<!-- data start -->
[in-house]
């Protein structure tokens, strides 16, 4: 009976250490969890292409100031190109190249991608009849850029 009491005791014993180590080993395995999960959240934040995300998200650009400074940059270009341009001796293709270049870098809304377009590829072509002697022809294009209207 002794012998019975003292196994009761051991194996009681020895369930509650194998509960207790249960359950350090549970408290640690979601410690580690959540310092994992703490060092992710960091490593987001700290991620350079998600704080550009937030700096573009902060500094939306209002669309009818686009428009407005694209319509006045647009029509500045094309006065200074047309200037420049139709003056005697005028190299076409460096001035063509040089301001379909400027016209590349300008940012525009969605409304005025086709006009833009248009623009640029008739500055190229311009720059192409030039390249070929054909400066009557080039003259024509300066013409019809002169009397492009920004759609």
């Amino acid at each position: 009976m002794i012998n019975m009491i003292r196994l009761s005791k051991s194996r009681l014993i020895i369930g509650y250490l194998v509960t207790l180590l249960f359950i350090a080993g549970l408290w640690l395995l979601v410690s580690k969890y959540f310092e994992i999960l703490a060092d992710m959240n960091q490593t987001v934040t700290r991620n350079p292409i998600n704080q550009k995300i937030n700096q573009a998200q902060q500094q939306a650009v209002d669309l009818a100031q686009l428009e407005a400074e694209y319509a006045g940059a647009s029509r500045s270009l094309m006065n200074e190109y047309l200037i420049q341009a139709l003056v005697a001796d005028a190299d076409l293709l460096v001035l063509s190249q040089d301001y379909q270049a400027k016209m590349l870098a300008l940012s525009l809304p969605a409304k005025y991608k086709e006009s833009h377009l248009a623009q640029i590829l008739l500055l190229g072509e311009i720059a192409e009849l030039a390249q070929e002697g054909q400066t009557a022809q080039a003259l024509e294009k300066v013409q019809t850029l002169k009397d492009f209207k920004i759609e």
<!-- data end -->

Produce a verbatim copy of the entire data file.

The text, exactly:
[in-house]
């Protein structure tokens, strides 16, 4: 009976250490969890292409100031190109190249991608009849850029 009491005791014993180590080993395995999960959240934040995300998200650009400074940059270009341009001796293709270049870098809304377009590829072509002697022809294009209207 002794012998019975003292196994009761051991194996009681020895369930509650194998509960207790249960359950350090549970408290640690979601410690580690959540310092994992703490060092992710960091490593987001700290991620350079998600704080550009937030700096573009902060500094939306209002669309009818686009428009407005694209319509006045647009029509500045094309006065200074047309200037420049139709003056005697005028190299076409460096001035063509040089301001379909400027016209590349300008940012525009969605409304005025086709006009833009248009623009640029008739500055190229311009720059192409030039390249070929054909400066009557080039003259024509300066013409019809002169009397492009920004759609």
């Amino acid at each position: 009976m002794i012998n019975m009491i003292r196994l009761s005791k051991s194996r009681l014993i020895i369930g509650y250490l194998v509960t207790l180590l249960f359950i350090a080993g549970l408290w640690l395995l979601v410690s580690k969890y959540f310092e994992i999960l703490a060092d992710m959240n960091q490593t987001v934040t700290r991620n350079p292409i998600n704080q550009k995300i937030n700096q573009a998200q902060q500094q939306a650009v209002d669309l009818a100031q686009l428009e407005a400074e694209y319509a006045g940059a647009s029509r500045s270009l094309m006065n200074e190109y047309l200037i420049q341009a139709l003056v005697a001796d005028a190299d076409l293709l460096v001035l063509s190249q040089d301001y379909q270049a400027k016209m590349l870098a300008l940012s525009l809304p969605a409304k005025y991608k086709e006009s833009h377009l248009a623009q640029i590829l008739l500055l190229g072509e311009i720059a192409e009849l030039a390249q070929e002697g054909q400066t009557a022809q080039a003259l024509e294009k300066v013409q019809t850029l002169k009397d492009f209207k920004i759609e």